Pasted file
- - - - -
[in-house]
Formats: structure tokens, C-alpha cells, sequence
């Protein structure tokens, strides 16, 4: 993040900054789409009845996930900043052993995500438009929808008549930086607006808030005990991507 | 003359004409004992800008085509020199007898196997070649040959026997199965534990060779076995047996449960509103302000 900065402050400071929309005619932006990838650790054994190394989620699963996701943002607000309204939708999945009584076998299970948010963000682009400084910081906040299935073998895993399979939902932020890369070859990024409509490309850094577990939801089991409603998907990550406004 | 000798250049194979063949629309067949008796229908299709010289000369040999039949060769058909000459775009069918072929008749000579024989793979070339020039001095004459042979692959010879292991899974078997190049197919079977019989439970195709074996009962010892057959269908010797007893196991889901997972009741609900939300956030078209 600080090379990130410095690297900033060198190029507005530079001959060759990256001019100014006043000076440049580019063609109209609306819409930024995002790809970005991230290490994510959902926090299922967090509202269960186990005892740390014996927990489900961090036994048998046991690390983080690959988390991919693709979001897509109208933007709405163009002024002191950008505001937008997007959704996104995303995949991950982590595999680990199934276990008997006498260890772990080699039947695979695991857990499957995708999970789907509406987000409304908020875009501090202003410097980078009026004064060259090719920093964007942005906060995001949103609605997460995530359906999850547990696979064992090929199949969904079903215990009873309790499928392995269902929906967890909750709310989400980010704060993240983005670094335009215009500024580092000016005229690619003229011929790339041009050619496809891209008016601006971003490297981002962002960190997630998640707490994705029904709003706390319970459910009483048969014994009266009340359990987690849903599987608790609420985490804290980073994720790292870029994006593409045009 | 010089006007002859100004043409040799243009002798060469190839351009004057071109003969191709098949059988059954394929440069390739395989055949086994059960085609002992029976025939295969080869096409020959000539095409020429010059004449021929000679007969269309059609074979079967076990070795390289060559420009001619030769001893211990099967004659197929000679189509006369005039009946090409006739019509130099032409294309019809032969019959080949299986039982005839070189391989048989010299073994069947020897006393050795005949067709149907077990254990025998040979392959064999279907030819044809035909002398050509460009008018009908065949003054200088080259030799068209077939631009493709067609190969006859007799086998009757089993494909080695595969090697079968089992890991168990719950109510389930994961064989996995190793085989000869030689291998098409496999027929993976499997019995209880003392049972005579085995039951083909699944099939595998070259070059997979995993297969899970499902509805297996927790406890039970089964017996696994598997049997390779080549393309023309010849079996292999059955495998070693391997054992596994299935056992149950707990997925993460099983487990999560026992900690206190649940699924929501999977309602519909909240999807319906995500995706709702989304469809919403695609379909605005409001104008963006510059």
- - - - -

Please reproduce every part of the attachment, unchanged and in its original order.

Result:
[in-house]
Formats: structure tokens, C-alpha cells, sequence
């Protein structure tokens, strides 16, 4: 993040900054789409009845996930900043052993995500438009929808008549930086607006808030005990991507 | 003359004409004992800008085509020199007898196997070649040959026997199965534990060779076995047996449960509103302000 900065402050400071929309005619932006990838650790054994190394989620699963996701943002607000309204939708999945009584076998299970948010963000682009400084910081906040299935073998895993399979939902932020890369070859990024409509490309850094577990939801089991409603998907990550406004 | 000798250049194979063949629309067949008796229908299709010289000369040999039949060769058909000459775009069918072929008749000579024989793979070339020039001095004459042979692959010879292991899974078997190049197919079977019989439970195709074996009962010892057959269908010797007893196991889901997972009741609900939300956030078209 600080090379990130410095690297900033060198190029507005530079001959060759990256001019100014006043000076440049580019063609109209609306819409930024995002790809970005991230290490994510959902926090299922967090509202269960186990005892740390014996927990489900961090036994048998046991690390983080690959988390991919693709979001897509109208933007709405163009002024002191950008505001937008997007959704996104995303995949991950982590595999680990199934276990008997006498260890772990080699039947695979695991857990499957995708999970789907509406987000409304908020875009501090202003410097980078009026004064060259090719920093964007942005906060995001949103609605997460995530359906999850547990696979064992090929199949969904079903215990009873309790499928392995269902929906967890909750709310989400980010704060993240983005670094335009215009500024580092000016005229690619003229011929790339041009050619496809891209008016601006971003490297981002962002960190997630998640707490994705029904709003706390319970459910009483048969014994009266009340359990987690849903599987608790609420985490804290980073994720790292870029994006593409045009 | 010089006007002859100004043409040799243009002798060469190839351009004057071109003969191709098949059988059954394929440069390739395989055949086994059960085609002992029976025939295969080869096409020959000539095409020429010059004449021929000679007969269309059609074979079967076990070795390289060559420009001619030769001893211990099967004659197929000679189509006369005039009946090409006739019509130099032409294309019809032969019959080949299986039982005839070189391989048989010299073994069947020897006393050795005949067709149907077990254990025998040979392959064999279907030819044809035909002398050509460009008018009908065949003054200088080259030799068209077939631009493709067609190969006859007799086998009757089993494909080695595969090697079968089992890991168990719950109510389930994961064989996995190793085989000869030689291998098409496999027929993976499997019995209880003392049972005579085995039951083909699944099939595998070259070059997979995993297969899970499902509805297996927790406890039970089964017996696994598997049997390779080549393309023309010849079996292999059955495998070693391997054992596994299935056992149950707990997925993460099983487990999560026992900690206190649940699924929501999977309602519909909240999807319906995500995706709702989304469809919403695609379909605005409001104008963006510059």